Malaysia: CPI inflation for Feb19 is on tap this week. After the downside surprise where the headline number dipped to -0.7% YoY, expectation is for the figure to remain stuck in negative territory. A forecast of -0.4% YoY has been penciled in. The steep fall in inflation was largely driven by two factors – a slew of fiscal policies aimed at lowering the cost of living, including the zero rating of the Goods and Services Tax (GST), and a correction in oil prices in late 2018. We expect inflation to bottom in 1Q19 and to start rising from 2Q19 onwards. The increase will be even more pronouncedly in 2H19. Oil prices are likely to average about USD 70-75/bbl and the base effect from the fiscal policy changes will also dissipate by 2H19. Taking all into account, we now expect full year inflation to register 1.7% in 2019.

Philippines: As inflation has come down quite significantly and external pressure has subsided, we think BSP might keep policy rate unchanged at 4.75%. Yet, the new BSP governor, Mr Benjamin Diokno mentioned that lower inflation, more dovish Fed and significantly lower oil price give room for rate cut. He also mentioned that they might cut bank reserve requirement ratio (currently at 18%) by 1% every quarter. Sounded more dovish, Mr Diokno also emphasized that policy rate decision would be data dependent. In fact, inflation has decelerated to 3.8% in Feb19 from a recent peak of 6.7% in Oct19. Risk to inflation might increase slightly due to the impact of El Niño to agricultural product. According to Disaster Risk Reduction and Management (DRRM) the current El Niño caused production loss equivalent to P377.9mn (rice) and P86.4mn (corn). Besides risk to inflation we see that budget approval delay could weigh on growth this year. Higher risk to growth might increase the likelihood of monetary easing as long as inflation and external pressure remain manageable. For this week policy meeting, we still think BSP might keep policy rate yet decrease reserve requirement by 1%.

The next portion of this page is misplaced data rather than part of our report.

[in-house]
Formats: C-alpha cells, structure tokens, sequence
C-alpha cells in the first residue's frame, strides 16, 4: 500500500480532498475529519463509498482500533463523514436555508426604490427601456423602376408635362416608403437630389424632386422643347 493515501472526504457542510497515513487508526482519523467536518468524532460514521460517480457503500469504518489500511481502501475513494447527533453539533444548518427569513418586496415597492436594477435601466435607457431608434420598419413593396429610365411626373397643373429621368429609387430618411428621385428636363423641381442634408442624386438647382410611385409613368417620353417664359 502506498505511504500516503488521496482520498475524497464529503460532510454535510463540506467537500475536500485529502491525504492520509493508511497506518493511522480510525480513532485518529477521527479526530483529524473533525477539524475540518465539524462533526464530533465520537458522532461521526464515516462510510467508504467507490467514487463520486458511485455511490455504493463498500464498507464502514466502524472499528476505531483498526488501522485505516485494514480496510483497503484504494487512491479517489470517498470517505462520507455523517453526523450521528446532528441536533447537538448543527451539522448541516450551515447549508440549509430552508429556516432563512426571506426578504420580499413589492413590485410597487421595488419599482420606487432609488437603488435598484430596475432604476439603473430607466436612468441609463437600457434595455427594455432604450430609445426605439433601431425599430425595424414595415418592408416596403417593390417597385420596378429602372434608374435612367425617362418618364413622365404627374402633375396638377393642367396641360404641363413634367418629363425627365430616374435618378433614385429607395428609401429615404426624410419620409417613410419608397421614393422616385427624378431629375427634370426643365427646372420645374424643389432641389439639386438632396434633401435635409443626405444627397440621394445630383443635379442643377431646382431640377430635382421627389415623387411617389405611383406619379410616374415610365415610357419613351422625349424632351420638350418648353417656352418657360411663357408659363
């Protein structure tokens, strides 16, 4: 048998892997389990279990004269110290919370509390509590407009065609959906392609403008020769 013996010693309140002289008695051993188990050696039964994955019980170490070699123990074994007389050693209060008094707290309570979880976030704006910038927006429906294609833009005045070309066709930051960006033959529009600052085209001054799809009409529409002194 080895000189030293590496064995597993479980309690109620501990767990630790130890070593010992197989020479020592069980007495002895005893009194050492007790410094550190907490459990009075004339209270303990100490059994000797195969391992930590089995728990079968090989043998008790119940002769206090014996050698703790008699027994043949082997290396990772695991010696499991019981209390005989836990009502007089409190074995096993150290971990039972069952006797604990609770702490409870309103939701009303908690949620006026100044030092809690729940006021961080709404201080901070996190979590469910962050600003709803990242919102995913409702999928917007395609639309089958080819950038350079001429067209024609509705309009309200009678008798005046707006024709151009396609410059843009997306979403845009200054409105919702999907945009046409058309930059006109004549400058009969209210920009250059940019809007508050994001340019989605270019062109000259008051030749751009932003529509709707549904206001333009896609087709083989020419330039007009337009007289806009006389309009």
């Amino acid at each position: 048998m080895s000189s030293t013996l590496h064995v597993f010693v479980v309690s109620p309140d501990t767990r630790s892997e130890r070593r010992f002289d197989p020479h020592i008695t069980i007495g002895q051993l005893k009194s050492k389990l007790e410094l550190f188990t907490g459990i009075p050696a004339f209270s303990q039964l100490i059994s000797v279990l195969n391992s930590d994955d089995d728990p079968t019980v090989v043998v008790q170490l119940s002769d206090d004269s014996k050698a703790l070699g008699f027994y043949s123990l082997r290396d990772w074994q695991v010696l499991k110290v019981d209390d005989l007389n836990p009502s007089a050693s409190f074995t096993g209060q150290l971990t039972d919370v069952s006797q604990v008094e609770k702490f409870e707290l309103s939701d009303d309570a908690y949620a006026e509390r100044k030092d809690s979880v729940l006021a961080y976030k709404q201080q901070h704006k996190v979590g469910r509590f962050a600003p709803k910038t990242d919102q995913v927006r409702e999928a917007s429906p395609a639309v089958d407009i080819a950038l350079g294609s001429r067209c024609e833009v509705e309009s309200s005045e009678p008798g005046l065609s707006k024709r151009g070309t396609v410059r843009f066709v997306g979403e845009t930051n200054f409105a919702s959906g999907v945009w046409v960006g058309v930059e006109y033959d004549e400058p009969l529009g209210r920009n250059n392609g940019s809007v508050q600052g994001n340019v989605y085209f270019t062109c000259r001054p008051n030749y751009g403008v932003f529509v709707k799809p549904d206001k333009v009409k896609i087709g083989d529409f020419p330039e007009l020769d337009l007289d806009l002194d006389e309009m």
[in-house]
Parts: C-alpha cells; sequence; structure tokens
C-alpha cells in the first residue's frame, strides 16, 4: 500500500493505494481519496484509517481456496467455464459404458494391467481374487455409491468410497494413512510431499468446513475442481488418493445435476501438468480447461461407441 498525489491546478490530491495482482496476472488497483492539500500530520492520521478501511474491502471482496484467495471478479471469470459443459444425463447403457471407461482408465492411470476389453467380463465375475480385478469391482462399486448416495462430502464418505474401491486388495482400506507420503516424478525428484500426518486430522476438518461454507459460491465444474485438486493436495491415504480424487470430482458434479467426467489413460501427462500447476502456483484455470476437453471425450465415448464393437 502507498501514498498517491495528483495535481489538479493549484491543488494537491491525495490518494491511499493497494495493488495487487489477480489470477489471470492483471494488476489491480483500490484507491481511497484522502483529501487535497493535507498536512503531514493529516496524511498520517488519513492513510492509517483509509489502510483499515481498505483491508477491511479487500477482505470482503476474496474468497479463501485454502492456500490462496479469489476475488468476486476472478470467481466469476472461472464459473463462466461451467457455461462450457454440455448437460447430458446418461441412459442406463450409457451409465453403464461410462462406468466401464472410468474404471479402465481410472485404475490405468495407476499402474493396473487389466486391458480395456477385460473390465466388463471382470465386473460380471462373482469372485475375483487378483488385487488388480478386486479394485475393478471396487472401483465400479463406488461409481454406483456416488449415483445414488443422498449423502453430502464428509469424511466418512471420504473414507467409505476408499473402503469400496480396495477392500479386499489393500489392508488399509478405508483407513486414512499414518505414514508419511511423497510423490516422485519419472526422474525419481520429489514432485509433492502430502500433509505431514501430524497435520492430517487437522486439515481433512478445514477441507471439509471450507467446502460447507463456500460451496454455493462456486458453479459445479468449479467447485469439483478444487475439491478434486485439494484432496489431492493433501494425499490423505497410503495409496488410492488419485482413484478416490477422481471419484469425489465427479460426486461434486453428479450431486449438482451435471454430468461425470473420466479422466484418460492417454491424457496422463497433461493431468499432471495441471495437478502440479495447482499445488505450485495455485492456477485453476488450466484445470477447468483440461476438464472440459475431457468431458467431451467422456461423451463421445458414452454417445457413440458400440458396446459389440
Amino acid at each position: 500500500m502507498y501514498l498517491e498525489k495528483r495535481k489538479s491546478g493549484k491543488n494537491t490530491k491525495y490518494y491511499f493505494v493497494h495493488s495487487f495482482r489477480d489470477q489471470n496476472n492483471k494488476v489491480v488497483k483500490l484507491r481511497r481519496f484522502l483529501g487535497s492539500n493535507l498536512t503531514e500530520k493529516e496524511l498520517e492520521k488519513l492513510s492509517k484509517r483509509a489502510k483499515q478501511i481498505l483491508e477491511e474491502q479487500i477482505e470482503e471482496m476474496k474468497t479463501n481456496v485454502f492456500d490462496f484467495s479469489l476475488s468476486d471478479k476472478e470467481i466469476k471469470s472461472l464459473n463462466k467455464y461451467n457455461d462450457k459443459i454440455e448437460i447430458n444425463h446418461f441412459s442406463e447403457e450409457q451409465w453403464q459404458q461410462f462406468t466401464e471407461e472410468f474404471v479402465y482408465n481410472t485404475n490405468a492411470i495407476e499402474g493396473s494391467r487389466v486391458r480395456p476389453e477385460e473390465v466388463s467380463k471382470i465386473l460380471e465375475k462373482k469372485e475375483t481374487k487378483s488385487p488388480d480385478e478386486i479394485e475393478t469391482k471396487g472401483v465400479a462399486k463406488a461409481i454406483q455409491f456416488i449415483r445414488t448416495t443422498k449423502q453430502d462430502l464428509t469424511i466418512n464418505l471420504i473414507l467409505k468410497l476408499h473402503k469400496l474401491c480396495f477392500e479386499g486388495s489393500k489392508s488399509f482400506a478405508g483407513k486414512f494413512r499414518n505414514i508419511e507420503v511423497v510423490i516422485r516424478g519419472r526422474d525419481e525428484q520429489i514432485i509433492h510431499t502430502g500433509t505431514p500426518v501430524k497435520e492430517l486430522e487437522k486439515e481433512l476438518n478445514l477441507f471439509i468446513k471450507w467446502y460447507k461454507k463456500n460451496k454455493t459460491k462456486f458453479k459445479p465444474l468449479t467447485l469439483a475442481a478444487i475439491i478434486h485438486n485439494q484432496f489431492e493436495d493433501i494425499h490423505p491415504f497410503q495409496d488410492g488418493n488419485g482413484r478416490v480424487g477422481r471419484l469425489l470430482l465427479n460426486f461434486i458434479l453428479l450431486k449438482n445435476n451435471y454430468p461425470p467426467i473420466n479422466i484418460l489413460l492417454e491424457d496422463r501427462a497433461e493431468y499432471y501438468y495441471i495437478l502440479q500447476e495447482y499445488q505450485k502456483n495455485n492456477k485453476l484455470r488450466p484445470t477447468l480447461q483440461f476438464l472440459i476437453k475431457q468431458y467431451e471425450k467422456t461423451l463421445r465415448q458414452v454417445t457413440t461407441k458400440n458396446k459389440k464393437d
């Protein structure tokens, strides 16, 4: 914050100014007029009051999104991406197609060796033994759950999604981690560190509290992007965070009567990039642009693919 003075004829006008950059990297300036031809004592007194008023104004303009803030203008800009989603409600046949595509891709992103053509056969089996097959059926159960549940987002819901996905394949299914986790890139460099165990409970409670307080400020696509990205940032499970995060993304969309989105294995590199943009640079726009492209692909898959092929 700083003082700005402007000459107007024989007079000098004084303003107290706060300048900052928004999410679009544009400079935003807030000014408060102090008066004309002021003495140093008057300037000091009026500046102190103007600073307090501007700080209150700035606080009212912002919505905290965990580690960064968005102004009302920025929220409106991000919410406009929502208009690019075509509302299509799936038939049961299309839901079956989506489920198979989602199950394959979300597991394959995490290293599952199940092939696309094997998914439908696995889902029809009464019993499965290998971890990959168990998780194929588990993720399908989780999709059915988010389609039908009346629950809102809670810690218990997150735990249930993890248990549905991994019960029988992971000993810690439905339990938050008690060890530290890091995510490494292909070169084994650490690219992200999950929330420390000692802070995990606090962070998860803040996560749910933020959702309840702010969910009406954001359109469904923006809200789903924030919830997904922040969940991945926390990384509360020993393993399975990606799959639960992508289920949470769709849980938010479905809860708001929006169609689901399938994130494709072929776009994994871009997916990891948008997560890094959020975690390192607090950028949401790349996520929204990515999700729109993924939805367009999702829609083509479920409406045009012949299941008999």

Taiwan: Taiwan’s central bank (CBC) is expected to hold the benchmark discount rate steady at 1.375% this week. Growth outlook is deteriorating amid weaker overseas demand, while inflation is also easing on lower oil prices. Exports contracted notably by -4.5% YoY in Jan-Feb, compared to 0.1% in 4Q18. CPI inflation slipped further to 0.2% in the first two months this year, down from 0.5% in 4Q18. Barring a technical recession (two consecutive quarters of negative GDP growth), however, the CBC may not move to slash rates. Interest rates currently stay close to the GFC lows and excess reserves are far above the long-term normal levels, suggesting that liquidity environment has remained favourable and the effects of additional easing would be limited. Meanwhile, the TWD effective exchange rates have come off the peak recently (NEER: -1.3% MoM in Jan), thanks to the strong rebound in CNY and other emerging Asian currencies. This also suggests the de facto easing of monetary conditions and no urgency to cut rates.

Thailand: The Bank of Thailand is expected to keep rates on hold this week. This pause will reflect the policymakers’ cautious economic assessment in the face of slowing inflation and easing growth. Minutes from the previous BoT review had highlighted their bias to maintain a hawkish bias, but the path remains data-dependent. The urgency to tighten policy this month, has also receded owing to a more cautious US Fed and outperformance of the Thai Baht; regional outperformer at 2.8% gains vs USD. Separately, February trade data is likely to see exports slip into red and posting a small trade deficit, weighing on this year’s current account balance. Separately, five years since the military coup, Thais will go to the polls on March 24 to usher in a civilian government.


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Duncan Tan

FX and Rates Strategist - Asean
duncantan@dbs.com